Mar 2, 2012
Nanocomposite study explores link between macro- and nanoscale behaviour
The macroscale properties of composite materials have been studied extensively, but correlating these results with nanoscale surface properties remains a relatively unexplored area. This relationship is of great importance, particularly for materials with potential biomedical applications, where surface properties are critical in determining applicability in the human body. For instance, new studies show that the surface mechanical properties of implants can regulate stem cell differentiation and cell growth.
Thanks to a grant from the National Science Foundation (Divisions of Materials Research, and Civil, Mechanical, and Manufacturing Innovation Award No. 11000806), researchers from Michigan Technological University and Oregon State University, US, have teamed up to help fill in some of the missing details.
In the study, the group used the nanoindentation module in an atomic force microscope to analyse the nanomechanical characteristics of cellulose nanocrystal (CNC)-based composites. The scientists then compared these properties with the results of macroscale testing.
Poly(vinyl alcohol) (PVOH) is a multipurpose polymer with potential applications as artificial human tissue and controlled drug-release hydrogels. Because of its hydrophilicity, PVOH is not stable in water unless it is cross-linked. In this study, cross-linking of PVOH was accomplished by poly(acrylic acid) (PAA).
The study showed that if the dispersion of CNCs in the polymer matrix is homogenous then the nanoscale elastic properties follow the same trend as macroscale data. When CNCs were distributed inhomogeneously, the team found a discrepancy between macroscale tensile and nanoscale tests. Interestingly, in comparison to the macroscale elastic properties, the measured nanoscale elastic moduli were higher.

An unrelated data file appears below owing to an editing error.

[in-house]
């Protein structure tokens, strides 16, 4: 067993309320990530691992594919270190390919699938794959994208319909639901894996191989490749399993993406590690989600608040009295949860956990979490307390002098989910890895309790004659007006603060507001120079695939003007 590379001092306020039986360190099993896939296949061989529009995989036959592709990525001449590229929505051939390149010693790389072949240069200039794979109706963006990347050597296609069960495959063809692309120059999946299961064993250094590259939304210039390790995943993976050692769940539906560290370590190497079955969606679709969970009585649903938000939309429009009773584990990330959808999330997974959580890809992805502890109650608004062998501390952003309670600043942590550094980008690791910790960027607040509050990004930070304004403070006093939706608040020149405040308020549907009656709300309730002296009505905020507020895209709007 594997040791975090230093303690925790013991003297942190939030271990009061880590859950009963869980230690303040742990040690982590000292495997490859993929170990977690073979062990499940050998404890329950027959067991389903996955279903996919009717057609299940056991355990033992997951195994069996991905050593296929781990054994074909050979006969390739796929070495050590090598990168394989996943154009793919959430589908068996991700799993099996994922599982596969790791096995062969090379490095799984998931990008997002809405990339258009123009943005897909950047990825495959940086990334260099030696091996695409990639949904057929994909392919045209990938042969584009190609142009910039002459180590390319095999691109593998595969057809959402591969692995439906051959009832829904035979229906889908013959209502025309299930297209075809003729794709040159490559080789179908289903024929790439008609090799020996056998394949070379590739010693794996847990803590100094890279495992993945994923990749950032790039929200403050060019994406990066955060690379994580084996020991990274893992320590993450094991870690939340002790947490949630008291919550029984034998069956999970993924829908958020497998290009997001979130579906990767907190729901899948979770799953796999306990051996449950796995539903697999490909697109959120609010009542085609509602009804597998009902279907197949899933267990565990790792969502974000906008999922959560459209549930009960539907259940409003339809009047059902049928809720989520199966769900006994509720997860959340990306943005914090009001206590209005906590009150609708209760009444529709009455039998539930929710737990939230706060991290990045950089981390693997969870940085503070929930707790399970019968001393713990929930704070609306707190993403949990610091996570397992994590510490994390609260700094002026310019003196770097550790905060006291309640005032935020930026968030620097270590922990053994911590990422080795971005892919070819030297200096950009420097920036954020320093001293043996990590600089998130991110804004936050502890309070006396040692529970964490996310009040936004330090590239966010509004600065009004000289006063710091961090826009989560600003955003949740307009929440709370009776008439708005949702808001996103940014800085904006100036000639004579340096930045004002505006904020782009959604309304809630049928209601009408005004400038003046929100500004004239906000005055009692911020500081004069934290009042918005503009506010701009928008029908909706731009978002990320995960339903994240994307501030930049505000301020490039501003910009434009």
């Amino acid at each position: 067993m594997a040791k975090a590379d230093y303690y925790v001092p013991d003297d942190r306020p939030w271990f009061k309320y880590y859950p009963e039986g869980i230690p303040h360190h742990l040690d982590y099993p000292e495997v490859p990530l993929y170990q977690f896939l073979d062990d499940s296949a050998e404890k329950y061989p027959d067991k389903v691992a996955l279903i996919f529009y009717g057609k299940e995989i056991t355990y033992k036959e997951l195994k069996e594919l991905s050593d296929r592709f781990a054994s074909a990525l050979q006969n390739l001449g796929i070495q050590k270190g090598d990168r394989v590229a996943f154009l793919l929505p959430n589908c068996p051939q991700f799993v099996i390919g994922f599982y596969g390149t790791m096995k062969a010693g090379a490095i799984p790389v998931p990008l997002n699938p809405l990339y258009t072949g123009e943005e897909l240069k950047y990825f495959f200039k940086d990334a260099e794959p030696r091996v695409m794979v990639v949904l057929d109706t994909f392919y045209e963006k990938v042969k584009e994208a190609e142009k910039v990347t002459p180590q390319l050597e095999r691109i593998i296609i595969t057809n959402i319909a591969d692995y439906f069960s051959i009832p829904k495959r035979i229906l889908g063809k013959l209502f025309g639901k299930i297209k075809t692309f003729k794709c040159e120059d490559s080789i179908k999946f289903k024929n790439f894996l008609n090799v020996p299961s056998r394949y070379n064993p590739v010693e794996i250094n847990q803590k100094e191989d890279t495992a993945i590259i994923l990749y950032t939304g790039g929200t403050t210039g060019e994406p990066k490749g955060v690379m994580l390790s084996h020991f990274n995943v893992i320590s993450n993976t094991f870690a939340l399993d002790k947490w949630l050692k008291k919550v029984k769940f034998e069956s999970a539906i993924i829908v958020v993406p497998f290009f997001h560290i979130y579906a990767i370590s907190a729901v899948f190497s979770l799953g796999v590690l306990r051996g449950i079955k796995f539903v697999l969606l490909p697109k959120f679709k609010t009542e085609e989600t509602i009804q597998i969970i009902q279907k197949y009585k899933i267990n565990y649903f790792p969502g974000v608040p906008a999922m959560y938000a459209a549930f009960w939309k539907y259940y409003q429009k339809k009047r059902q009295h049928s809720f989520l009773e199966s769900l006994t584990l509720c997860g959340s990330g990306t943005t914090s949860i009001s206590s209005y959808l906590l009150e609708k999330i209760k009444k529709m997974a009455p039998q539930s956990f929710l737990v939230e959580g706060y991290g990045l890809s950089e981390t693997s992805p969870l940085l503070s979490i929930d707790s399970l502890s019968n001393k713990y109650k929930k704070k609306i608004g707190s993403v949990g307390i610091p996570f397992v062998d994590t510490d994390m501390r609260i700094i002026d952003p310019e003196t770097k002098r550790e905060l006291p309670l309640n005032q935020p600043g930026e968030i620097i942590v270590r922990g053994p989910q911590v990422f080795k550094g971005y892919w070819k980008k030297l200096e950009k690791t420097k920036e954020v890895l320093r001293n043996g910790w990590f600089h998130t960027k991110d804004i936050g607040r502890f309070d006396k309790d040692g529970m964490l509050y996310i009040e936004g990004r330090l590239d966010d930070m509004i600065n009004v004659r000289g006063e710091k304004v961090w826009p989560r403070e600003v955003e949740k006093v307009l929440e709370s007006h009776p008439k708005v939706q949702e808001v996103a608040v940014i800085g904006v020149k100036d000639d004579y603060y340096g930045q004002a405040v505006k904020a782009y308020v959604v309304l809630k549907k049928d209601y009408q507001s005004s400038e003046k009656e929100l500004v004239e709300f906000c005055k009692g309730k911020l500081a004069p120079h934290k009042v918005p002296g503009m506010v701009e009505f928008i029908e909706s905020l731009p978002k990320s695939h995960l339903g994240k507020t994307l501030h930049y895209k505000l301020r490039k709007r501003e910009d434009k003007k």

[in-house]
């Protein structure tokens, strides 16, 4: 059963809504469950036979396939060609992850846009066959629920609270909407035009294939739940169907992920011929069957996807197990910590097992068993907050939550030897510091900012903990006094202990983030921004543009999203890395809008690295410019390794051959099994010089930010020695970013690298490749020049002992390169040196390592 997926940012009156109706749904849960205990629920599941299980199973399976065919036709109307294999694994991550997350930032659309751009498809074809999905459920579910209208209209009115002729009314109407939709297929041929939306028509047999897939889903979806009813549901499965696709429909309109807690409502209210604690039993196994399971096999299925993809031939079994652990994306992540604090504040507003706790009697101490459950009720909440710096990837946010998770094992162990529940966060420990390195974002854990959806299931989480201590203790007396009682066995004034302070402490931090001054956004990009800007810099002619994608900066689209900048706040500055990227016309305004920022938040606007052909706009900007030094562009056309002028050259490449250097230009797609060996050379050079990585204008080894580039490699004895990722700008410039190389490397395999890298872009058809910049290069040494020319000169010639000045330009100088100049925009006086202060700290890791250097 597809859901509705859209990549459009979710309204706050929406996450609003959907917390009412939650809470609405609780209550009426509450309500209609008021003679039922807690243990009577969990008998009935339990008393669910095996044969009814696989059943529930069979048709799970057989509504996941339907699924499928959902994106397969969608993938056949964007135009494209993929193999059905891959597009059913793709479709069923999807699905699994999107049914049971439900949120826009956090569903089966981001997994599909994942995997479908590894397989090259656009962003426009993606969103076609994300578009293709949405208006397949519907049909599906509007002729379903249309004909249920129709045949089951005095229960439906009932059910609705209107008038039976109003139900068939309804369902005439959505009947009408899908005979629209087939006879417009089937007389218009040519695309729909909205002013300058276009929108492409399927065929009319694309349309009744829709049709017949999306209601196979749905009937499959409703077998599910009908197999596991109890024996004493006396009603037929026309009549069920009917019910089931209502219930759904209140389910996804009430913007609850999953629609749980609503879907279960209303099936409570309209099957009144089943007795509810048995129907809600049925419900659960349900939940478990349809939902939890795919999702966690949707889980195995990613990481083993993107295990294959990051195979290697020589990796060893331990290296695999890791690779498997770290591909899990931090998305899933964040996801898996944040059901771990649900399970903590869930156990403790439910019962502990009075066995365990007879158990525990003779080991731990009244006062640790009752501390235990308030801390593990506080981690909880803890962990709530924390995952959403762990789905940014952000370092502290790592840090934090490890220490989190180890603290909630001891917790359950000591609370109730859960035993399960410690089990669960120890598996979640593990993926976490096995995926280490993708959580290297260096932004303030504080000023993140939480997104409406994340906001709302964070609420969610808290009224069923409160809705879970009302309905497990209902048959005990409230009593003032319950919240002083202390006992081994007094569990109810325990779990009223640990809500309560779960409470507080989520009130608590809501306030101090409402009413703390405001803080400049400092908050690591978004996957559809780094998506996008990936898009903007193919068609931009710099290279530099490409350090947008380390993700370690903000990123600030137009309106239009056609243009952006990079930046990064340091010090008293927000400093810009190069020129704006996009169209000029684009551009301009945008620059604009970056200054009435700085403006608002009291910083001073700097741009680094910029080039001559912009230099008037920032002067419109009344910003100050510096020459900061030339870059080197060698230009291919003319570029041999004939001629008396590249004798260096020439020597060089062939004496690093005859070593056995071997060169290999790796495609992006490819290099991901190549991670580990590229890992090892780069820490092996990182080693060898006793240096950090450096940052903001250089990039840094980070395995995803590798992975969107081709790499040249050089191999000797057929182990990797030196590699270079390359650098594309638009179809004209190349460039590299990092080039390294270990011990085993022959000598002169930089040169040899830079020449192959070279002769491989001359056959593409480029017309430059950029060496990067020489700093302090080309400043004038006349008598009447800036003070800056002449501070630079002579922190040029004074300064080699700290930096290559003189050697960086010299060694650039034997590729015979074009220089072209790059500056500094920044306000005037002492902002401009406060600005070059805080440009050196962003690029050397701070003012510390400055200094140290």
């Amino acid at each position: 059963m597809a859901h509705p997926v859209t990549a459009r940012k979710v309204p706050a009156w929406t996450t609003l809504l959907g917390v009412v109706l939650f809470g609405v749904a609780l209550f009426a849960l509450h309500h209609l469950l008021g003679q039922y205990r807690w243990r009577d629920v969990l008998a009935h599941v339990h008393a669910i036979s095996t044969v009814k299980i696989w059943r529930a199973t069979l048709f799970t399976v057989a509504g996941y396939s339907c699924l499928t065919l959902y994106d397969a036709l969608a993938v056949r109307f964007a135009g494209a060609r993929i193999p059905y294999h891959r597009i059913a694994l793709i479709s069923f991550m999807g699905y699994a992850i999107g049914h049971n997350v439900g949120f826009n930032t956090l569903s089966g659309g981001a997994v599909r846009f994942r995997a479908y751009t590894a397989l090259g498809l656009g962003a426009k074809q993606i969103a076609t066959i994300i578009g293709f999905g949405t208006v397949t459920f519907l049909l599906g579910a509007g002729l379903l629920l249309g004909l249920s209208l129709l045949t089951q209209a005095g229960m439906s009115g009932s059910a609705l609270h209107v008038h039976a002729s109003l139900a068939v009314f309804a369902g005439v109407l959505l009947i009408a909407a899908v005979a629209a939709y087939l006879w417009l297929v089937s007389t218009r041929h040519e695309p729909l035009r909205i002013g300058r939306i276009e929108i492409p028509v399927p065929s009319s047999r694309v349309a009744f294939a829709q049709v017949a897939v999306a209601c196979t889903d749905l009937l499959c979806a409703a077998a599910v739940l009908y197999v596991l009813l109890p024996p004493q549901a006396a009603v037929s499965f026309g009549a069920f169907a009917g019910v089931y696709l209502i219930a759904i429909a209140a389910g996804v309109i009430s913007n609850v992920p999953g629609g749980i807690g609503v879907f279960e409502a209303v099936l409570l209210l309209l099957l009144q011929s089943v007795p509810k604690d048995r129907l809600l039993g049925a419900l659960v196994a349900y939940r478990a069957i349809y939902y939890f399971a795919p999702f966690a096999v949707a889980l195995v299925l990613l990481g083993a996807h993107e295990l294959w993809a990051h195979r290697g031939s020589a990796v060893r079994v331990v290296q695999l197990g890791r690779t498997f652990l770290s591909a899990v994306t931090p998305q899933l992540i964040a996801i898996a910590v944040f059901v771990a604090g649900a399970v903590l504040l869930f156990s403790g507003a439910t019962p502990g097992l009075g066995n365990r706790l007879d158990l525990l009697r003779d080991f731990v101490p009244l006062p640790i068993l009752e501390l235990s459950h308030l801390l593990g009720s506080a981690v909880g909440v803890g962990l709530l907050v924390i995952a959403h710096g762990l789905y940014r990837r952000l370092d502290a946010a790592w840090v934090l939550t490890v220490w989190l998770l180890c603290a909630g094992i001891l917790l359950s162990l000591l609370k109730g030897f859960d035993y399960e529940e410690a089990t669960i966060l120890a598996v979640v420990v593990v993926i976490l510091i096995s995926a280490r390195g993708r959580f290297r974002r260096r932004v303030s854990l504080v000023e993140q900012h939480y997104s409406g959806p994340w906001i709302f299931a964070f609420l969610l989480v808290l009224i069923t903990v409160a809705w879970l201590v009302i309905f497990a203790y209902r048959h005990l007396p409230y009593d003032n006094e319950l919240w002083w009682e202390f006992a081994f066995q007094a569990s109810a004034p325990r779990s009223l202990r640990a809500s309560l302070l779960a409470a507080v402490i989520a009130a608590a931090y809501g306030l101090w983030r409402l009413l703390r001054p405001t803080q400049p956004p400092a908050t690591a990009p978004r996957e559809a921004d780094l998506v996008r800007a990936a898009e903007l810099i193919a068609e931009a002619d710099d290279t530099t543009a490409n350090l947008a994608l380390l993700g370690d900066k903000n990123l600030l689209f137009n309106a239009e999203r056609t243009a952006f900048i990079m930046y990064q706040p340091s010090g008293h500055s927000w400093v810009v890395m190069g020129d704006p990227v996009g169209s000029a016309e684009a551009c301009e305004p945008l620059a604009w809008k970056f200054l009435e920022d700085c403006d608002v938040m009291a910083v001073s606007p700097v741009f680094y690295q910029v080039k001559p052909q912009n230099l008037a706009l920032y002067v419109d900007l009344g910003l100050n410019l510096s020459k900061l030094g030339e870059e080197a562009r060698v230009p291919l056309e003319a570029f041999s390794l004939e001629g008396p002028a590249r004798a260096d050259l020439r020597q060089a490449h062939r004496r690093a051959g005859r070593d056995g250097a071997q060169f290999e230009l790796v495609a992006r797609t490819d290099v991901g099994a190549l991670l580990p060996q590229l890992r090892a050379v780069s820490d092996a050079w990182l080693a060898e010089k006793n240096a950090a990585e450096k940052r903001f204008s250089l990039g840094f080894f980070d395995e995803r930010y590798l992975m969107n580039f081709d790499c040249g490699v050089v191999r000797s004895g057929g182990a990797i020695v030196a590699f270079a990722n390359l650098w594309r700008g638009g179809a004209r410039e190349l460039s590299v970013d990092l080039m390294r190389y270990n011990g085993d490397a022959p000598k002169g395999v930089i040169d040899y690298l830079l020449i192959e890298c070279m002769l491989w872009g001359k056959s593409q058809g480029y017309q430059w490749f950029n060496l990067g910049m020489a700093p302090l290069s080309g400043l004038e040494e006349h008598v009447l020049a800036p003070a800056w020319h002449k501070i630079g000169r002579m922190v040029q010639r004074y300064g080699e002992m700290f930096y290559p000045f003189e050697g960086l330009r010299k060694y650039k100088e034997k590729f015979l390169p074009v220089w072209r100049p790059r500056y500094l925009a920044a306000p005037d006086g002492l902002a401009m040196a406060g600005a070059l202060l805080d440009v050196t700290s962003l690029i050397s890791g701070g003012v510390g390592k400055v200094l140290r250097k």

In addition, the work highlights an interesting link to the chemistry of polymer matrix. In particular, the effective reinforcement of CNCs depends on the presence of PAA. This means that when PAA was added to PVOH, the addition of CNCs up to 20 wt.% improved the elastic modulus of PVOH. But when no PAA was added, increasing the CNC content above 10 wt.% resulted in the agglomeration of CNCs and a degradation in the mechanical properties of PVOH.
The collaboration has made a good start in better understanding the link between chemistry, nanoscale and macroscale properties. Next, the researchers plan to conduct real-time nanoscale characterization of CNCs and related nanocomposites to generate a roadmap for this paradigm.
More details can be found in the journal Nanotechnology.
About the author
The collaboration involves researchers from the department of Mechanical Engineering–Engineering Mechanics at Michigan Technological University, and the department of Wood Science and Engineering at Oregon State University.